Apple has asked the Securities and Exchange Commission (SEC) to exclude a shareholder proposal that would attach diversity of senior executives to CEO performance.
Apple’s letter to the regulator on Oct. 9 is the latest move in a protracted fight between the company and several shareholders on the matter.
Apple Vice President of Corporate Law Gene Levoff asked the agency in his letter for approval of Apple to exclude the proposal, saying that it has already been brought up twice before and received only about 6 percent approval from Apple shareholders.
The company also believes that a forced mandate is not the best way to improve diversity.
The shareholders pushing the initiative feel differently, despite low support.
“The IT industry has had a very public struggle with diversity and inclusion. Tim Cook, in particular, has led Apple to publicly state their commitment and to support critical social issues like immigration policy,” said Laura Campos, a director at the Nathan Cummings Foundation, one of the entities pushing the shareholder proposal.
“Implementing the proposal rather than attempting to exclude it would allow Apple to continue to lead their industry by creating real accountability for their stated values,” she continued.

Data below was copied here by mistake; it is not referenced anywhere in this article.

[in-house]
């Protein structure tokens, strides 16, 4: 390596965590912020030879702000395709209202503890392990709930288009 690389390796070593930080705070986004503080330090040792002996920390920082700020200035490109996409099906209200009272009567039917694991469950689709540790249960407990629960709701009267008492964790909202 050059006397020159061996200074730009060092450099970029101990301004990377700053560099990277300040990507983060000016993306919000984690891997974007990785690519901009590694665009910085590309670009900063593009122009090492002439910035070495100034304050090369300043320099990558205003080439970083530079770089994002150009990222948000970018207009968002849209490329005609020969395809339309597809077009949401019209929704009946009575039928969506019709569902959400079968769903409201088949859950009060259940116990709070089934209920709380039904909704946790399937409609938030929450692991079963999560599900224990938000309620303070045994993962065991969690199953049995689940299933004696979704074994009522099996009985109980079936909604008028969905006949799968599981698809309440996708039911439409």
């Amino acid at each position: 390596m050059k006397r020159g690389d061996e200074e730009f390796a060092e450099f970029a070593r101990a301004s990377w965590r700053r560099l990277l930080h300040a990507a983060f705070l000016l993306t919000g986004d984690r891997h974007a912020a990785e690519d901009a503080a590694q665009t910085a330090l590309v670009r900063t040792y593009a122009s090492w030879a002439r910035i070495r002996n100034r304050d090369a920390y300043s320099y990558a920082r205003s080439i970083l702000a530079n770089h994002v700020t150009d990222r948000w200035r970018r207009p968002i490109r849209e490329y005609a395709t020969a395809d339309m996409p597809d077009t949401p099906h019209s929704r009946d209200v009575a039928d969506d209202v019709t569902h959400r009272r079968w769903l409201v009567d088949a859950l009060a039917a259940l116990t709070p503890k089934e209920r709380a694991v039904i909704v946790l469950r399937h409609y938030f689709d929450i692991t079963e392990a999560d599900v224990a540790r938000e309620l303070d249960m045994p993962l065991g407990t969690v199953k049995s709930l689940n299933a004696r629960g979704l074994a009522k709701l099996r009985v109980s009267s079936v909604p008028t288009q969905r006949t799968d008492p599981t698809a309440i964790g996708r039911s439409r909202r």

A spokesperson for the shareholders did not disclose the total value of their holdings, but noted that the collective worth of the funds, corporations and individuals taking up the fight is $9.4 billion. The Employees’ Retirement System of Rhode Island makes up with the bulk of this sum, holding $8 billion in assets.
When asked about the matter, Apple pointed to its diversity initiatives which range from pushes for more STEM education to college funds for minority students.
The company’s diversity numbers, along with much of the tech sector, lack representation of minorities. The company has said it’s committed to improving these numbers.
News of the letter comes after members of the Congressional Black Caucus launched an effort earlier this month to improve employee diversity in Silicon Valley.
During the trip, lawmakers expressed frustration with tech firms over what they saw as a lack of firm plans to increase the number of underrepresented minorities at their firms.